As the Morning News' Todd J. Gillman wrote, the White House press corps assembled at noon Thursday to attend a "background briefing," the topic being President Barack Obama's executive orders that will close secret prisons and Guantanamo. (see the transcript.) Under the standard rules, no cameras were allowed and comments could be attributed only to senior administration officials.
Shortly after the backgrounder, press secretary Gibbs convened an on-the-record session with the White House press corps and television cameras, and taking questions about the executive orders, he referred to "Greg" three times. "Intriguing," wrote Gillman in italic. "Who is this mysterious 'Greg,' folks watching on TV might wonder."
Times reporter Jeff Zeleny was less coy about Greg's identity. Seeing as Gibbs had invoked the first name repeatedly in a way that "all but identified the mysterious briefer," Zeleny wrote that the man Gibbs was talking about was the provider of the earlier backgrounder, White House Counsel Gregory B. Craig.
Chafing at all the background subterfuge, Zeleny wrote: "Does an administration that has pledged to be the most open and transparent one ever really need to have routine briefings be on background, by an official who can't be named?"
The quick answer to Zeleny's question is the same as the long answer. No. Neither journalism nor readers are served by the background briefing conventions. Washington Post reporter Dana Milbank wrote smartly about the evils of White House background briefing in an April 6, 2004, piece (alas, not on the Web).
Attacking the Bush administration specifically, Milbank wrote:
The notion of speaking "on background" has been around for decades, allowing reporters to get senior administration officials to speak candidly, and sometimes critically, about their boss's policies. But somewhere along the line, administrations learned to turn background backward. The White House now organizes authorized background briefings almost weekly, in which officials are cloaked in anonymity. It appears from these sessions that the anonymity is not to protect officials who say something negative—but to shield them from embarrassment for sounding like cheerleaders.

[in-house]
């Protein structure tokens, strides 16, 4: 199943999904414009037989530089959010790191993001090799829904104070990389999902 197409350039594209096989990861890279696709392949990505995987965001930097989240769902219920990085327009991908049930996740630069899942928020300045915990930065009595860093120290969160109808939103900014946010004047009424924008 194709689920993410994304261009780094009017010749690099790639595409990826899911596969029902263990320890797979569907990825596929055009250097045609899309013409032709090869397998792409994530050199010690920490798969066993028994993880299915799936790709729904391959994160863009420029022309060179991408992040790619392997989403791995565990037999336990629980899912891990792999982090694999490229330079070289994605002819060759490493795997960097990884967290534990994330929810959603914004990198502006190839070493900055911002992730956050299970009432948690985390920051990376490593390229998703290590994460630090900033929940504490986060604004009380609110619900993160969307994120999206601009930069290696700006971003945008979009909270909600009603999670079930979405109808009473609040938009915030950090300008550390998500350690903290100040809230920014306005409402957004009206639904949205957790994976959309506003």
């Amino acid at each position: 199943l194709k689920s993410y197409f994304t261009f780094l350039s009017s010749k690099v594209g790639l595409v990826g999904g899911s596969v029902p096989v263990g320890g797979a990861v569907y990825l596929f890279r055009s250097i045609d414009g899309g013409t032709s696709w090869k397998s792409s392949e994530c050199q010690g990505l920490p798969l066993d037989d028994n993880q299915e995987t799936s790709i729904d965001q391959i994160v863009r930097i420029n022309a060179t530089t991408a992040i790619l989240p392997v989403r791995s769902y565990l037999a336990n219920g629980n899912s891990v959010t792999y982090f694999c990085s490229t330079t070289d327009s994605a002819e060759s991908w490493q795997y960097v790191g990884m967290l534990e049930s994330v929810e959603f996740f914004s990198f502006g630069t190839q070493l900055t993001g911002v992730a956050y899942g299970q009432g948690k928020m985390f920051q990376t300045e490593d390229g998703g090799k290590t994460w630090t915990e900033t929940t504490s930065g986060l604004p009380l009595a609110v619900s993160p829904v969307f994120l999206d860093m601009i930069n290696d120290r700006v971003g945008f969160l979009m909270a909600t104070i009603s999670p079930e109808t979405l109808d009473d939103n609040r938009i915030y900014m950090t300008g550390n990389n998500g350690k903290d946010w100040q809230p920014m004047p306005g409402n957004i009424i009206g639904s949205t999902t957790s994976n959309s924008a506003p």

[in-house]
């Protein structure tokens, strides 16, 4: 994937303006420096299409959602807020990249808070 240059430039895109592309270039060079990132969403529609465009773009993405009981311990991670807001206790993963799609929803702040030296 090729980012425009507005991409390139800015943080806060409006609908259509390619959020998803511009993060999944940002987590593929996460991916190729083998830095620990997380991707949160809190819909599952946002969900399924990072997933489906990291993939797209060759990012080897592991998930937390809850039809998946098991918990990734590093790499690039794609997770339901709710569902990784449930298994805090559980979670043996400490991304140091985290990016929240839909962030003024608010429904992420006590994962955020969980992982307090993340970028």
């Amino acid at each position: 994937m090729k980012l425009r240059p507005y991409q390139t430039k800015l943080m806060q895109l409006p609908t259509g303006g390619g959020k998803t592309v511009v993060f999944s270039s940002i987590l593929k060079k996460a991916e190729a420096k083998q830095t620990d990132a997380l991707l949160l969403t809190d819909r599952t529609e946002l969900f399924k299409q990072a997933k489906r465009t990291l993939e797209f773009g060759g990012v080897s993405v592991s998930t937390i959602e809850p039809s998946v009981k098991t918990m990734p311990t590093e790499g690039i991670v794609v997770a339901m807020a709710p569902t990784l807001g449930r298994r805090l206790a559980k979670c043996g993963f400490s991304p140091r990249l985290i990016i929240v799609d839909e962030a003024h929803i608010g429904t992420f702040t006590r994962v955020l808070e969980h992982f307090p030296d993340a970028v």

Rampant backgrounder abuse at the Bush White House caused Washington bureau chiefs to petition press secretary Scott McClellan in 2005, begging him to end them. As Editor & Publisher's Joe Strupp reported, the chiefs griped about one energy backgrounder given by conference call just before a Bush energy speech. Reporters were denied the identity of the deputy press secretary doing the talking. The chiefs also groaned about the frequency with which officials would speak to print reporters in background briefings and then go on the record for broadcasters.
Officials at the CIA and State Department often defend backgrounders as a way to explain covert operations or complex events coherently for reporters without committing a diplomatic faux pas. But those are a separate case. When White House officials justify backgrounders as necessary because the device wicks the personality or baggage of the giver out of the briefing, leaving only the pure statement of government policy behind, they're not even fooling themselves. Nobody can play Jedi mind games on their own mind—the speaker always inhabits his own speech. And, besides, anybody who really wants to know the identity of the backgrounder can dig it out. In the case of Greg Craig, his name was in the mass e-mail announcing the briefing sent to the White House press corps. If the White House press corps knows, the press knows, if the press knows, the Hill and lobbyists know.
The only people left in the dark are citizens and readers. Why can't we trust them with the identities of background briefing? As long as it's a new administration, why not turn on a few lights?
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